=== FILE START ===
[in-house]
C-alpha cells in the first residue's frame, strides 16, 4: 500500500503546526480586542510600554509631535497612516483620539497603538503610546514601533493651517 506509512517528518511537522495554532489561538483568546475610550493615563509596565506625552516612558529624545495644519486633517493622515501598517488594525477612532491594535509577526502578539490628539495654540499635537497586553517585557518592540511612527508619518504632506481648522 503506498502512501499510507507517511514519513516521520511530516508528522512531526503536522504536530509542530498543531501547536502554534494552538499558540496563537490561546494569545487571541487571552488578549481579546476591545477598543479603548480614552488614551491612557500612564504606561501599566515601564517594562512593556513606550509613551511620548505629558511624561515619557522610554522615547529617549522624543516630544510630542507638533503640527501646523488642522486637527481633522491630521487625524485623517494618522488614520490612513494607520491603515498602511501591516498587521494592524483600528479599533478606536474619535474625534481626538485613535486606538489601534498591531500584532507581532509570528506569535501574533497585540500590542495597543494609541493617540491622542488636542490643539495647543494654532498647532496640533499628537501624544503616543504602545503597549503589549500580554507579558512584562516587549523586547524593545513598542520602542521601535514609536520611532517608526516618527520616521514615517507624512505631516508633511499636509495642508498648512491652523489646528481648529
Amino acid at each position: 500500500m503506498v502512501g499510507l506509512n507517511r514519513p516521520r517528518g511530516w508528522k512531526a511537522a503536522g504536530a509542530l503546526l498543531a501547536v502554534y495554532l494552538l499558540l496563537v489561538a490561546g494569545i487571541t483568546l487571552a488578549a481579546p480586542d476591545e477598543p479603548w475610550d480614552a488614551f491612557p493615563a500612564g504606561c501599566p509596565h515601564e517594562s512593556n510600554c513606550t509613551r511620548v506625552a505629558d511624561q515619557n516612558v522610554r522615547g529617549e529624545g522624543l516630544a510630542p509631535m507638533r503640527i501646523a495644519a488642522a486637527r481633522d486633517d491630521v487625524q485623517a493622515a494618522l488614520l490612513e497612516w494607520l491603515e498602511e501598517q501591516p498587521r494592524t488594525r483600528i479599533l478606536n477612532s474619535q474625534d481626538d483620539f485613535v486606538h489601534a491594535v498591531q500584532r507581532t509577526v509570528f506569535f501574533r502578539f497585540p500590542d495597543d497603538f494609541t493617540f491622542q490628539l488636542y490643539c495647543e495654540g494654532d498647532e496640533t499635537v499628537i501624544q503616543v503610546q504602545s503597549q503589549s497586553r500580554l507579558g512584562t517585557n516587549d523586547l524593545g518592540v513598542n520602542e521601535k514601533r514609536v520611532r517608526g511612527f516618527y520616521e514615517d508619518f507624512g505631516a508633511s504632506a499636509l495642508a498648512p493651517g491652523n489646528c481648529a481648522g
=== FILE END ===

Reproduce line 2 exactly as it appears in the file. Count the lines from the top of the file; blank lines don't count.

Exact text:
C-alpha cells in the first residue's frame, strides 16, 4: 500500500503546526480586542510600554509631535497612516483620539497603538503610546514601533493651517 506509512517528518511537522495554532489561538483568546475610550493615563509596565506625552516612558529624545495644519486633517493622515501598517488594525477612532491594535509577526502578539490628539495654540499635537497586553517585557518592540511612527508619518504632506481648522 503506498502512501499510507507517511514519513516521520511530516508528522512531526503536522504536530509542530498543531501547536502554534494552538499558540496563537490561546494569545487571541487571552488578549481579546476591545477598543479603548480614552488614551491612557500612564504606561501599566515601564517594562512593556513606550509613551511620548505629558511624561515619557522610554522615547529617549522624543516630544510630542507638533503640527501646523488642522486637527481633522491630521487625524485623517494618522488614520490612513494607520491603515498602511501591516498587521494592524483600528479599533478606536474619535474625534481626538485613535486606538489601534498591531500584532507581532509570528506569535501574533497585540500590542495597543494609541493617540491622542488636542490643539495647543494654532498647532496640533499628537501624544503616543504602545503597549503589549500580554507579558512584562516587549523586547524593545513598542520602542521601535514609536520611532517608526516618527520616521514615517507624512505631516508633511499636509495642508498648512491652523489646528481648529